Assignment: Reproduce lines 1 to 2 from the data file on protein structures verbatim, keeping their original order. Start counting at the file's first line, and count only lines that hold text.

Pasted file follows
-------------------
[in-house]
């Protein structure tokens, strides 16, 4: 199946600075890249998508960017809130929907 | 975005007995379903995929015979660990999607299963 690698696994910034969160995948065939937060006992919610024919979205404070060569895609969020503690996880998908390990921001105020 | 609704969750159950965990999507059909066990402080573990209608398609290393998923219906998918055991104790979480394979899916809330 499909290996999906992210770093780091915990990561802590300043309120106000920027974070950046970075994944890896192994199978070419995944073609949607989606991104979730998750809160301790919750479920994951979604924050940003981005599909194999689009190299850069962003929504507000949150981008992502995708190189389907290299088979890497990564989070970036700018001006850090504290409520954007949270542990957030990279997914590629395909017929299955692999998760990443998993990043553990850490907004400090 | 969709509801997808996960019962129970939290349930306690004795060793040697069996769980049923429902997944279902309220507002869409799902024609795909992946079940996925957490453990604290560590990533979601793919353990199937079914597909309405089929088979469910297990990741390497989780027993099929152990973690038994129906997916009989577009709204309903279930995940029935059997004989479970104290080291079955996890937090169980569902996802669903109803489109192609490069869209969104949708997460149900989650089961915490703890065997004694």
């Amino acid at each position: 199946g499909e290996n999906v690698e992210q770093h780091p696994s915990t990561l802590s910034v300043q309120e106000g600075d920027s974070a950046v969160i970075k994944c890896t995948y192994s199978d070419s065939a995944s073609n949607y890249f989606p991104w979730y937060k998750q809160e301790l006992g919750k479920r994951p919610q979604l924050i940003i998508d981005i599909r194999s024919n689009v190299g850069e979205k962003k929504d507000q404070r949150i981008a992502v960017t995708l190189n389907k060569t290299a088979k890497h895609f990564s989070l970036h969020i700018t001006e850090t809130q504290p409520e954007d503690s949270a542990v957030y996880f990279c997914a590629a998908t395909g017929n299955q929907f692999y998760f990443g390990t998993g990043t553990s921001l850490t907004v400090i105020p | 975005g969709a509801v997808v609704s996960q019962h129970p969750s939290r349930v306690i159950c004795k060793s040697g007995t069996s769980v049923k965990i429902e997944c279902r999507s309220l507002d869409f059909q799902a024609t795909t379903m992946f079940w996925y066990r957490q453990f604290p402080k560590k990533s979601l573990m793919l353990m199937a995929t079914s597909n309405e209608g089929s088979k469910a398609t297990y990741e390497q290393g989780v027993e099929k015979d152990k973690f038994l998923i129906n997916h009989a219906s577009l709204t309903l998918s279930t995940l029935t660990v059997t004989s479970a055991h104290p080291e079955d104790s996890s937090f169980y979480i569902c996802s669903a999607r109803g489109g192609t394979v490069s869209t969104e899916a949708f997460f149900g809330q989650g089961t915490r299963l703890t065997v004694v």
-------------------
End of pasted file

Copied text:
[in-house]
């Protein structure tokens, strides 16, 4: 199946600075890249998508960017809130929907 | 975005007995379903995929015979660990999607299963 690698696994910034969160995948065939937060006992919610024919979205404070060569895609969020503690996880998908390990921001105020 | 609704969750159950965990999507059909066990402080573990209608398609290393998923219906998918055991104790979480394979899916809330 499909290996999906992210770093780091915990990561802590300043309120106000920027974070950046970075994944890896192994199978070419995944073609949607989606991104979730998750809160301790919750479920994951979604924050940003981005599909194999689009190299850069962003929504507000949150981008992502995708190189389907290299088979890497990564989070970036700018001006850090504290409520954007949270542990957030990279997914590629395909017929299955692999998760990443998993990043553990850490907004400090 | 969709509801997808996960019962129970939290349930306690004795060793040697069996769980049923429902997944279902309220507002869409799902024609795909992946079940996925957490453990604290560590990533979601793919353990199937079914597909309405089929088979469910297990990741390497989780027993099929152990973690038994129906997916009989577009709204309903279930995940029935059997004989479970104290080291079955996890937090169980569902996802669903109803489109192609490069869209969104949708997460149900989650089961915490703890065997004694």